Restaurants in Austria
Expect plenty of hearty, meat-centric dishes on the menu at the restaurants in Austria. While Austria isn’t typically known for its culinary prowess, the nation is seeing a culinary renaissance, and the stick-to-your-ribs, meat-and-potatoes dishes that characterize Austro-Hungarian cuisine are expertly prepared at Austrian restaurants. Prepare for a calorie-fest with popular dishes like wiener schnitzel (boneless meat fried in a coating of flour, egg and breadcrumbs), goulash (a hearty soup or stew of meat and vegetables), and fresh apfelstrudel (apple strudel).
Some of the best restaurants in Austria include Motto am Fluss in Vienna, which serves Austro-international cuisine prepared with organic cuts of meat in a stylish but low-key setting; Steirereck im Stadtpark in Vienna, a Michelin-starred establishment helmed by chef Heinz Reitbauer that offers a modern twist on Austrian classics, like barbecued Alpine beef served with Viennese figs and celery, pan-fried grayling fish with sesame, and a cheese trolley that boasts hundreds of cheese varieties; Magazin in Salzburg, where chef Richard Brunnauer serves dishes inspired by seasonal offerings like scallops with vine-ripened peaches or venison medallions in porcini sauce; and El Gaucho in Graz, an exceptional Argentine steakhouse that will make you swear you’ve been transported to another continent.
Crowds descend upon Gordon Bukovcan's cozy wine bar throughout the day. After all, the bar is on the lower level of renowned Julius Meinl gourmet supermarket, where many customers head downstairs (shoppping bags in tow) to enjoy a glass of wine.
Wrenkh (lunch for two $40), a wood-paneled place with a busy sidewalk annex, serves light, creative foods sourced from the Naschmarkt, like local venison and a smoked tofu steak atop a bed of polenta.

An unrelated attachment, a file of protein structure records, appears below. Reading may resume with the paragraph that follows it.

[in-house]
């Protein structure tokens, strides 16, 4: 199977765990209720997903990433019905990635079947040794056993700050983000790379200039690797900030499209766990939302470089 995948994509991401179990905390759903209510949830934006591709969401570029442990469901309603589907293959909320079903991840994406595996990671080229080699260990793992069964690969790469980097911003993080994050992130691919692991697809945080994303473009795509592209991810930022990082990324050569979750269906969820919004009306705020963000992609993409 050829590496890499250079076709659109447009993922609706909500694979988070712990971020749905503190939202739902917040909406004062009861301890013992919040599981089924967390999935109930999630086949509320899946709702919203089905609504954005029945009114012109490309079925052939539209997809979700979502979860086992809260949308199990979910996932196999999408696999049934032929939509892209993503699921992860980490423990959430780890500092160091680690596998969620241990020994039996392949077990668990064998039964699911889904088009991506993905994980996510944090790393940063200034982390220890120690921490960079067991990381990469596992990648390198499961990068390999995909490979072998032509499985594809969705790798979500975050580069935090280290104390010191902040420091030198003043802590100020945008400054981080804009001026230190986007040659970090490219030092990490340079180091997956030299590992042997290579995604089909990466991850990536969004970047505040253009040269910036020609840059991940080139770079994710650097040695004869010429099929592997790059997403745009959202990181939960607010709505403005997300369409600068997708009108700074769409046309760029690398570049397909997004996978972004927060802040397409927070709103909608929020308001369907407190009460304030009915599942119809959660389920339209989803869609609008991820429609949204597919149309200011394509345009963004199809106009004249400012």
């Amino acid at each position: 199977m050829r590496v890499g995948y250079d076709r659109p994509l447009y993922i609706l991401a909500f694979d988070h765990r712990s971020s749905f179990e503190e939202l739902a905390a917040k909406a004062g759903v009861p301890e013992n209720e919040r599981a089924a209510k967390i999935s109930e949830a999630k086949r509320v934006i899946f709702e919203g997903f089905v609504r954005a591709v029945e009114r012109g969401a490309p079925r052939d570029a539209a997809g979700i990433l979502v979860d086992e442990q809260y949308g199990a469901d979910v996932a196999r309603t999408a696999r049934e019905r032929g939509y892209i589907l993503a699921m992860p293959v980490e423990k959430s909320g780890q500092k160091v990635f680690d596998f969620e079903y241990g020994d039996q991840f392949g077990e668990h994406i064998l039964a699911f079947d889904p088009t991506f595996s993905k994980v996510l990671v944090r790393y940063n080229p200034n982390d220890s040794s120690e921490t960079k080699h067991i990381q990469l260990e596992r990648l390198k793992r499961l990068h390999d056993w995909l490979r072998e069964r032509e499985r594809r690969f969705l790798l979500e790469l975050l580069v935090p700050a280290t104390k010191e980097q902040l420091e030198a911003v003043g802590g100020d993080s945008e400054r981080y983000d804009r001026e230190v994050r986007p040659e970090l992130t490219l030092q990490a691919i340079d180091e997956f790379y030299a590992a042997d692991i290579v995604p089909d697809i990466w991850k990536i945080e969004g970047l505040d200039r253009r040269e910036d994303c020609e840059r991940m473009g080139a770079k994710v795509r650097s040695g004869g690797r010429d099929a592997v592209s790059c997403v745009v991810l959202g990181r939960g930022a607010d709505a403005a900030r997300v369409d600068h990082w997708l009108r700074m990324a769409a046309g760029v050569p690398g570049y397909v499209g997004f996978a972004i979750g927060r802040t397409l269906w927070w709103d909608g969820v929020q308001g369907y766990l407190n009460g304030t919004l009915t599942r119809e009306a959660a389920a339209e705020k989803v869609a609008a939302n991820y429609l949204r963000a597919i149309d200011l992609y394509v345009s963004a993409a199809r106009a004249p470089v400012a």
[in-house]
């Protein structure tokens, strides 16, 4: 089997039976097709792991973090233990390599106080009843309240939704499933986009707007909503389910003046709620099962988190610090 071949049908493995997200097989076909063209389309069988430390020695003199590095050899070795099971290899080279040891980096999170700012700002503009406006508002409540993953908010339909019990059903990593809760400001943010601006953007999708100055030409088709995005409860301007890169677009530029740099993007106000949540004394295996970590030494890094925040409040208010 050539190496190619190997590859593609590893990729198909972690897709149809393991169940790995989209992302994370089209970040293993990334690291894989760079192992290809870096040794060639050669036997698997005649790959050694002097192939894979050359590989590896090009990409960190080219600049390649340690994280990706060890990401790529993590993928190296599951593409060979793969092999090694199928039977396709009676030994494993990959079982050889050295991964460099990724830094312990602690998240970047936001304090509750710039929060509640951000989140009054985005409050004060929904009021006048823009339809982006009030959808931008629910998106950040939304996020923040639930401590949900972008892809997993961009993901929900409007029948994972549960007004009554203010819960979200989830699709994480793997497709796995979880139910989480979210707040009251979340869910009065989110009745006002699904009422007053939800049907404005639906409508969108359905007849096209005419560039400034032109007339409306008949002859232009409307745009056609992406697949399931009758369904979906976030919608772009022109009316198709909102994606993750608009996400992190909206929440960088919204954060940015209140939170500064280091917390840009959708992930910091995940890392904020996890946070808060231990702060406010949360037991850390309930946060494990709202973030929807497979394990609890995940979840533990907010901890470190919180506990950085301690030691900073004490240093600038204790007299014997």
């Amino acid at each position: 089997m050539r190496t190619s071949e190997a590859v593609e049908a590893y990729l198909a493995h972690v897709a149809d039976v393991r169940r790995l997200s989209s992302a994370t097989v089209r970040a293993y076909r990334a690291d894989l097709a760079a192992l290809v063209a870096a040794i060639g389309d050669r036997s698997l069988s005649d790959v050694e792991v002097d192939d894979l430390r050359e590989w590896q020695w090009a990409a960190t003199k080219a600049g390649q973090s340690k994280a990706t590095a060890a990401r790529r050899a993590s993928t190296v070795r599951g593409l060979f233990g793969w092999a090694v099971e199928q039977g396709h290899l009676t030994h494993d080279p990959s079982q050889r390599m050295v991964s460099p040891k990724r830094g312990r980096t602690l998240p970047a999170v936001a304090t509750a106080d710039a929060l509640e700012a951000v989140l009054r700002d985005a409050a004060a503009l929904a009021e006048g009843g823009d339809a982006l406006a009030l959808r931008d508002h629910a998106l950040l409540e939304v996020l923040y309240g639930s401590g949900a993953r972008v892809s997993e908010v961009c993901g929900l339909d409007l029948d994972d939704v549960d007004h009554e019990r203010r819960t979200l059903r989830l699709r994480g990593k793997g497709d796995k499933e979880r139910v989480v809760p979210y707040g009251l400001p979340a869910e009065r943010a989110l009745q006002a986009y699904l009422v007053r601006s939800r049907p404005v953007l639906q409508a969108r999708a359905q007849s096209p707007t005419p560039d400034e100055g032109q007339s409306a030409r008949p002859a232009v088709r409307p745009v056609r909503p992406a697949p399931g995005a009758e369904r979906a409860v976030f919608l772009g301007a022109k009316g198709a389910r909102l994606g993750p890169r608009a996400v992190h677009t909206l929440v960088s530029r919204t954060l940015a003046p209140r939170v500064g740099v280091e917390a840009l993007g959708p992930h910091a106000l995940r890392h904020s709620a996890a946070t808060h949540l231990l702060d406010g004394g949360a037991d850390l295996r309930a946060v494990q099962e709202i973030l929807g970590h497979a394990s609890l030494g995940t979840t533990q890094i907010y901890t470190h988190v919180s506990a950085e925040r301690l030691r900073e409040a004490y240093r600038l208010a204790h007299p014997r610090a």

Travelers hurrying through a visit to Zoo Vienna might easily miss the 1722 farmhouse that houses what is arguably the best restaurant in the zoo.
Mingle with Vienna's upper crust within the glass walls of Fabio's, one of Vienna's most popular and trendiest dining spots.
Café Museum, designed in 1899 by pioneering architect Adolf Loos, was closed for nearly a year until new management reopened the old haunt of Egon Schiele and Oskar Kokoschka as a tradition-minded coffeehouse in October 2009.
Tucked in a courtyard behind busy Stephansplatz, Hollmann’s Salon serves exquisite portions of updated Viennese specials, including regional sheep and goat cheeses at long communal tables.
The Scene: Opened in 2007 in a residential Vienna neighborhood near Schönbrunn Castle, this hidden private home restaurant is a dream realized for self-trained chef Angelika Apfelthaler.
This Stephansplatz eatery offers sushi alongside killer views of St. Stephen's cathedral.
A spot to linger over Viennese coffee and pastry or lunch.
Austria's first "pharmacy restaurant" opened in November 2006 under the moniker Saint Charles Alimentary.
At Austria’s most historic estate, in the idyllic Wachau Valley (just over an hour from Vienna), the Saahs family pioneered biodynamic viticulture back in the 70’s. These days, while Nikolaus Jr. and Sr.
Café Ritter, which opened in 1867, declared bankruptcy in 2009 and an H&M clothing store was set to occupy its quarters, in a former aristocratic palace, until a "Save Café Ritter" page on Facebook attracted 4,600 fans. (For now, a new owner has rescued it from extinction.)